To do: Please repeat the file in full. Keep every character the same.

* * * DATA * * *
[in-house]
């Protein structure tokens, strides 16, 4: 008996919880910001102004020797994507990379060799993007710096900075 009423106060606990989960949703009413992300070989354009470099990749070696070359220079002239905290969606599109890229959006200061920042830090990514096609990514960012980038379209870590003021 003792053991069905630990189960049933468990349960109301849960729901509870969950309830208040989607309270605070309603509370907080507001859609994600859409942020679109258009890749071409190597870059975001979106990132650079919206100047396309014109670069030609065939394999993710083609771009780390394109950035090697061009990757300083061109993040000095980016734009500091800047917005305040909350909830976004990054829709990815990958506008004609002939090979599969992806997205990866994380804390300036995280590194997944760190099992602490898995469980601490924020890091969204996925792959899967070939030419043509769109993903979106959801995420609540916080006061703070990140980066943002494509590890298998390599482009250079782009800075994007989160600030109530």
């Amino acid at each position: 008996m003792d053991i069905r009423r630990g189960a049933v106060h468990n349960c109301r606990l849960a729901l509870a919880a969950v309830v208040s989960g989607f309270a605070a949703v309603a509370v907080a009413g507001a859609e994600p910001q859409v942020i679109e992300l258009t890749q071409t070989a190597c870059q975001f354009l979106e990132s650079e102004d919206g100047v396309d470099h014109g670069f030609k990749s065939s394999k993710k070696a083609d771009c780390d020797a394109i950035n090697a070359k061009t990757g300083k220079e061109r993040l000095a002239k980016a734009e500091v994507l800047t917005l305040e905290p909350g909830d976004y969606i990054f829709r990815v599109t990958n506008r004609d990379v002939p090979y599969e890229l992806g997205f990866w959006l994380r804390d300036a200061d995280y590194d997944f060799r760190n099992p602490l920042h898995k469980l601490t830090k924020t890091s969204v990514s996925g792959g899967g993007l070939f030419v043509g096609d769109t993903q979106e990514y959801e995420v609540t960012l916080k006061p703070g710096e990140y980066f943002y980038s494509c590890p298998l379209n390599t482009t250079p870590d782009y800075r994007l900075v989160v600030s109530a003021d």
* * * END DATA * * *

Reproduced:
[in-house]
């Protein structure tokens, strides 16, 4: 008996919880910001102004020797994507990379060799993007710096900075 009423106060606990989960949703009413992300070989354009470099990749070696070359220079002239905290969606599109890229959006200061920042830090990514096609990514960012980038379209870590003021 003792053991069905630990189960049933468990349960109301849960729901509870969950309830208040989607309270605070309603509370907080507001859609994600859409942020679109258009890749071409190597870059975001979106990132650079919206100047396309014109670069030609065939394999993710083609771009780390394109950035090697061009990757300083061109993040000095980016734009500091800047917005305040909350909830976004990054829709990815990958506008004609002939090979599969992806997205990866994380804390300036995280590194997944760190099992602490898995469980601490924020890091969204996925792959899967070939030419043509769109993903979106959801995420609540916080006061703070990140980066943002494509590890298998390599482009250079782009800075994007989160600030109530």
């Amino acid at each position: 008996m003792d053991i069905r009423r630990g189960a049933v106060h468990n349960c109301r606990l849960a729901l509870a919880a969950v309830v208040s989960g989607f309270a605070a949703v309603a509370v907080a009413g507001a859609e994600p910001q859409v942020i679109e992300l258009t890749q071409t070989a190597c870059q975001f354009l979106e990132s650079e102004d919206g100047v396309d470099h014109g670069f030609k990749s065939s394999k993710k070696a083609d771009c780390d020797a394109i950035n090697a070359k061009t990757g300083k220079e061109r993040l000095a002239k980016a734009e500091v994507l800047t917005l305040e905290p909350g909830d976004y969606i990054f829709r990815v599109t990958n506008r004609d990379v002939p090979y599969e890229l992806g997205f990866w959006l994380r804390d300036a200061d995280y590194d997944f060799r760190n099992p602490l920042h898995k469980l601490t830090k924020t890091s969204v990514s996925g792959g899967g993007l070939f030419v043509g096609d769109t993903q979106e990514y959801e995420v609540t960012l916080k006061p703070g710096e990140y980066f943002y980038s494509c590890p298998l379209n390599t482009t250079p870590d782009y800075r994007l900075v989160v600030s109530a003021d």